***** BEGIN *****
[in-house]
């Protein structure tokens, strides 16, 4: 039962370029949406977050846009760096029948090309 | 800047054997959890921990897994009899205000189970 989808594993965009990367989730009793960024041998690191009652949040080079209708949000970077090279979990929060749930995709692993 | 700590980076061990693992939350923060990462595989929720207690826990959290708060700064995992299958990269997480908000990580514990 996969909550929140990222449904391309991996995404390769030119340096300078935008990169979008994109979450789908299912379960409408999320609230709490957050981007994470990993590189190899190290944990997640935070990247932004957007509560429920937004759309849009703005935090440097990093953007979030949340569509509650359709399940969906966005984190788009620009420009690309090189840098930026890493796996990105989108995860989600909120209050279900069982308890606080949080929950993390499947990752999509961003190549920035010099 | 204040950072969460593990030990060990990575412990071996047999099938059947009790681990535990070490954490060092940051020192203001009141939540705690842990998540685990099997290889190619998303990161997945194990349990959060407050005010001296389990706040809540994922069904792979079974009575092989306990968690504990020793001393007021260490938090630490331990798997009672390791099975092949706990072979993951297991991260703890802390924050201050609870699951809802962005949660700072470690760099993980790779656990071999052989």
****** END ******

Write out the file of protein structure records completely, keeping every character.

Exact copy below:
[in-house]
């Protein structure tokens, strides 16, 4: 039962370029949406977050846009760096029948090309 | 800047054997959890921990897994009899205000189970 989808594993965009990367989730009793960024041998690191009652949040080079209708949000970077090279979990929060749930995709692993 | 700590980076061990693992939350923060990462595989929720207690826990959290708060700064995992299958990269997480908000990580514990 996969909550929140990222449904391309991996995404390769030119340096300078935008990169979008994109979450789908299912379960409408999320609230709490957050981007994470990993590189190899190290944990997640935070990247932004957007509560429920937004759309849009703005935090440097990093953007979030949340569509509650359709399940969906966005984190788009620009420009690309090189840098930026890493796996990105989108995860989600909120209050279900069982308890606080949080929950993390499947990752999509961003190549920035010099 | 204040950072969460593990030990060990990575412990071996047999099938059947009790681990535990070490954490060092940051020192203001009141939540705690842990998540685990099997290889190619998303990161997945194990349990959060407050005010001296389990706040809540994922069904792979079974009575092989306990968690504990020793001393007021260490938090630490331990798997009672390791099975092949706990072979993951297991991260703890802390924050201050609870699951809802962005949660700072470690760099993980790779656990071999052989």